While we've taken a look at AT&T's new Windows phone, the Pure, we only skimmed the surface on the phone's 5.0-megapixel camera.
Where does the AT&T Pure's camera fall? Hit the link and follow the break to read our impressions of the Pure's camera along with some sample photos.
The Pure is fitted with a 5-megapixel, auto-focus camera with video and still image capabilities. At first, I was a little concerned about putting so many megapixels on such a small sensor in that it may adversely affect image quality. If you fit too many pixels on a sensor, you can create bulges, which results in diffraction or distortions. You can use smaller pixels to make it fit, but then you run the risk of creating more noise (grain) in you photos.
In many respects sensor design is a balancing act, not too many pixels for the physical size of the sensor and pixels large enough to capture images with the least amount of noise. Keep in mind that the sensor on the Pure's camera is only a few millimeters in size so the balancing at can be somewhat of a challenge. HTC has done a very good job addressing this challenge balancing size and resolution with the Pure's camera.
The camera has two resolution settings (2048x1216 and 2592x1552) and four quality settings (basic, normal, fine, and super fine). You can adjust in-camera processing to increase/decrease contrast, saturation, and sharpness. You also have two metering modes, center area and average. HTC puts a considerable amount of controls in their cameras and these features compliment the 5-megapixel sensor well.
The AT&T Pure is loaded with the standard HTC camera application. There is no physical shutter button on the Pure and a shutter symbol on the screen serves as your shutter button. The orientation of the camera is horizontal and you can shift the point of focus by tapping on the screen the area you want the camera to center its focus on. The little crosshairs follows your tap.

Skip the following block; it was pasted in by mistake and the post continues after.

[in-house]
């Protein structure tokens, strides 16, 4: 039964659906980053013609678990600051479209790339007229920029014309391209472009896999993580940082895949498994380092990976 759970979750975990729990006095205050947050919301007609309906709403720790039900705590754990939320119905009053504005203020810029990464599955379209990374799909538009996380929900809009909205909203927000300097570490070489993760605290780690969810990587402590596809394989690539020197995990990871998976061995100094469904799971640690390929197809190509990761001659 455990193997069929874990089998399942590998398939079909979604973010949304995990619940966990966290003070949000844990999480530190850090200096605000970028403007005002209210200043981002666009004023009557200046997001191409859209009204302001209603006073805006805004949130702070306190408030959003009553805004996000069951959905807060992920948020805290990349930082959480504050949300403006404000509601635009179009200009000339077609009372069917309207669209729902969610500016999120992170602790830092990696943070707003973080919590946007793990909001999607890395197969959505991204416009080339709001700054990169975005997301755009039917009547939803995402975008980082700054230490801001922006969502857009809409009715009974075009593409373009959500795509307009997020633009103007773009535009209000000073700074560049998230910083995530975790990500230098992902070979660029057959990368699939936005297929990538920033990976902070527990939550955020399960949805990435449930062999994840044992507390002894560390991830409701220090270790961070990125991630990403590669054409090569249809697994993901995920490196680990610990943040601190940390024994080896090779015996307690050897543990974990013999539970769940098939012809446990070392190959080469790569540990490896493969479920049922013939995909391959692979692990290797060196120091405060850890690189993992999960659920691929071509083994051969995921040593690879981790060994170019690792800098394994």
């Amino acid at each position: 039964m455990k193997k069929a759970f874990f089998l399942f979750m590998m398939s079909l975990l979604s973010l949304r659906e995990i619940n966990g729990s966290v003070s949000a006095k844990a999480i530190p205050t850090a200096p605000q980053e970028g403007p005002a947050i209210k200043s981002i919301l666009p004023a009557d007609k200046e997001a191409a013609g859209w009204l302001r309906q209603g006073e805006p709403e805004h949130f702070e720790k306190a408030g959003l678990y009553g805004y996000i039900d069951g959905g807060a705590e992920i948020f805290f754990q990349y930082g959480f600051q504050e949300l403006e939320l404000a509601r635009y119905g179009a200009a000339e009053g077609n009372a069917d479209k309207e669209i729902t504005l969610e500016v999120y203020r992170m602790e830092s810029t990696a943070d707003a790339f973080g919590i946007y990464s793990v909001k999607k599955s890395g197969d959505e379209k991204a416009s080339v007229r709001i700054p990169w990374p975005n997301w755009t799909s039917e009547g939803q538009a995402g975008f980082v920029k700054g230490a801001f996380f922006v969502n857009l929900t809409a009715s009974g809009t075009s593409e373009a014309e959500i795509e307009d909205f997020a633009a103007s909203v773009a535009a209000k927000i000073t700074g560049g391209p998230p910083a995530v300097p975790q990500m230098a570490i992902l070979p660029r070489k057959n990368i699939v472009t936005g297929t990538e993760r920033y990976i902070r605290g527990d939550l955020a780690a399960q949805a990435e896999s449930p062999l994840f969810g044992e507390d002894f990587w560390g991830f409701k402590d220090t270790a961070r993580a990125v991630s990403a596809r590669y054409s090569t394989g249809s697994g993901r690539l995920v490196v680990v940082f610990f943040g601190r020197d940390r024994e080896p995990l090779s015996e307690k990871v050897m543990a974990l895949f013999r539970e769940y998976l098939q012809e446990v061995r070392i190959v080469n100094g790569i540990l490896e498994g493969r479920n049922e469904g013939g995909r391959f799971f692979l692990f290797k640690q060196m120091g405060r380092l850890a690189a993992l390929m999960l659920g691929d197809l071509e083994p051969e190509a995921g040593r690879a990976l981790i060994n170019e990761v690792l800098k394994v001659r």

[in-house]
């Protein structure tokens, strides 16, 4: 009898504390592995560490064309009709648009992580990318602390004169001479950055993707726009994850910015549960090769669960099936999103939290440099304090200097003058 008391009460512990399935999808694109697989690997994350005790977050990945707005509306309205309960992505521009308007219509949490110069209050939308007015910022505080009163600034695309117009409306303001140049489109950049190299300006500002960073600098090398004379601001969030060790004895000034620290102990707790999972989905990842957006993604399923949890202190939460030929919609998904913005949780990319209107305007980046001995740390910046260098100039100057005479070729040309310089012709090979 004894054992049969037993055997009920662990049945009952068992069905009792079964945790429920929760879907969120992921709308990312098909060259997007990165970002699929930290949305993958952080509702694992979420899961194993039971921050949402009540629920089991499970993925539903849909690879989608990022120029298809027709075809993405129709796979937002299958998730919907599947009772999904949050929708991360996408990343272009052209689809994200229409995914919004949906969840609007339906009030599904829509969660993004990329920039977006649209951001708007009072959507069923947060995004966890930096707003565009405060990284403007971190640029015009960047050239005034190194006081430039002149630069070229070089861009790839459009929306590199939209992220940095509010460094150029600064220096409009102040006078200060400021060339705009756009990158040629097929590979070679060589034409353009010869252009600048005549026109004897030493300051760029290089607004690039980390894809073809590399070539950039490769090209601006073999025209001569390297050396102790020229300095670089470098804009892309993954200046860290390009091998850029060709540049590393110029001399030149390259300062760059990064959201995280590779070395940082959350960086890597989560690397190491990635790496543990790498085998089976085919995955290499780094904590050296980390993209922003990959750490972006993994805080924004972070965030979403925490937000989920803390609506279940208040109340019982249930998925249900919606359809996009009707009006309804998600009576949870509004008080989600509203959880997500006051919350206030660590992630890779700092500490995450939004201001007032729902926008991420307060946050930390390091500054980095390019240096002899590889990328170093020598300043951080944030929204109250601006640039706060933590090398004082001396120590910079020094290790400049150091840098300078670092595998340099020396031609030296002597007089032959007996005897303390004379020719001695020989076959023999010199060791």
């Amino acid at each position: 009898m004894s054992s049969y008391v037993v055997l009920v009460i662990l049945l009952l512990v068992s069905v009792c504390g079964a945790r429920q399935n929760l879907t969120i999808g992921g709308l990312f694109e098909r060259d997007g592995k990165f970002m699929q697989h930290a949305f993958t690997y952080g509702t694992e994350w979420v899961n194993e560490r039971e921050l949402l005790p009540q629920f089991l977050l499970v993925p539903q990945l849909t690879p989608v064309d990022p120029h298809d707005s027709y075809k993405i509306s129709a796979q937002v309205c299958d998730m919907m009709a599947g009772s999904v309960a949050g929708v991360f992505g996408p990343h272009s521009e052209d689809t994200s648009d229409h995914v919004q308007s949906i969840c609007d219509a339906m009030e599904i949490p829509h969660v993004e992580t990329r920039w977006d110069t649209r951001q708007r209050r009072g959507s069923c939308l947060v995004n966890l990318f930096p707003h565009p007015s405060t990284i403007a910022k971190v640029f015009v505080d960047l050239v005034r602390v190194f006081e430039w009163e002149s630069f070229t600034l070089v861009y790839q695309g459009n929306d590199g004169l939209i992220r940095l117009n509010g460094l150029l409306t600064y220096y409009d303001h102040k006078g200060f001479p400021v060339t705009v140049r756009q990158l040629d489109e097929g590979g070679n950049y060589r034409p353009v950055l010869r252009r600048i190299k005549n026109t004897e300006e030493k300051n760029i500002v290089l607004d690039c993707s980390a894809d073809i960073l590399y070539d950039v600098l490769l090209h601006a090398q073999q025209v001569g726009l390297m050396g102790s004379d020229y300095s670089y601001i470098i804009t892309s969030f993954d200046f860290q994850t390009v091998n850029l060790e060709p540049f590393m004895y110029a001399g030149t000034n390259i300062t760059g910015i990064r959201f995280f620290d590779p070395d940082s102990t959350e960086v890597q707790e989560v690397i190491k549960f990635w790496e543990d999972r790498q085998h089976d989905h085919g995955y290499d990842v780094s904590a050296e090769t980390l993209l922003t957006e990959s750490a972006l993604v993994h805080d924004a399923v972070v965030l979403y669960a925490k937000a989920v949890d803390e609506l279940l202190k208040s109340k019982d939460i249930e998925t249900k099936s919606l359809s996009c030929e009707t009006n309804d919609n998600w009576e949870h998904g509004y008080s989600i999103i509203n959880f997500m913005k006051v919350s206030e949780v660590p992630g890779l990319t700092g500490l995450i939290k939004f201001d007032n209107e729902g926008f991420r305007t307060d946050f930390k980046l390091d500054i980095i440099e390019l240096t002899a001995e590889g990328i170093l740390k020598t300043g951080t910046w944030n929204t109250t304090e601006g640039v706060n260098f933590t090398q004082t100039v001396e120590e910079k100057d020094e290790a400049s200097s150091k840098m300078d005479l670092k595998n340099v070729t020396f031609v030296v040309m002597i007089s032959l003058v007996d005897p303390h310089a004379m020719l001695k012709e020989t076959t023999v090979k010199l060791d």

The capture modes include seven settings:
- Photo: Still Images, Video: For moving pictures
- Panorama: for combining a sequence of pictures to create a panoramic image
- MMS Video: for your multi-media messaging
- Contact Picture: preset for use with your contacts
- Picture Theme: Templates to add a little flair to your photos
- Video Share: for sharing one-way videos while on the phone
- GPS Photo: tags your photos with GPS coordinates.
The software also includes a basic photo gallery that can generate a slide show of your still images and playback of any videos. For a native application, the camera software on the AT&T Pure is very well laid out and feature-rich.
The camera's performance is the sum of the physical camera and software driving that camera. The Pure's software is your typical HTC camera application that does a very good job driving your camera. The 5-megapixel camera takes that software and captures rather impressive images. Note: Asides from being re-sized for publication, no out-of-camera processing was performed (e.g. Photoshop).
Indoors and outdoors the camera performed noticeably better than other HTC phone cameras. Images seemed more crisp and the Pure seemed to handle white balances really good. The Pure doesn't have a flash or light to help with low light shots but more times than not, such lights aren't much help.
It's been overcast and rainy the past few in my neighborhood for what feels like months. Unfortunately, I didn't have an opportunity for a bright, sunny day setting for an outdoor photograph. These two were shot with overcast skies and while the sun was hidden, the camera performed well.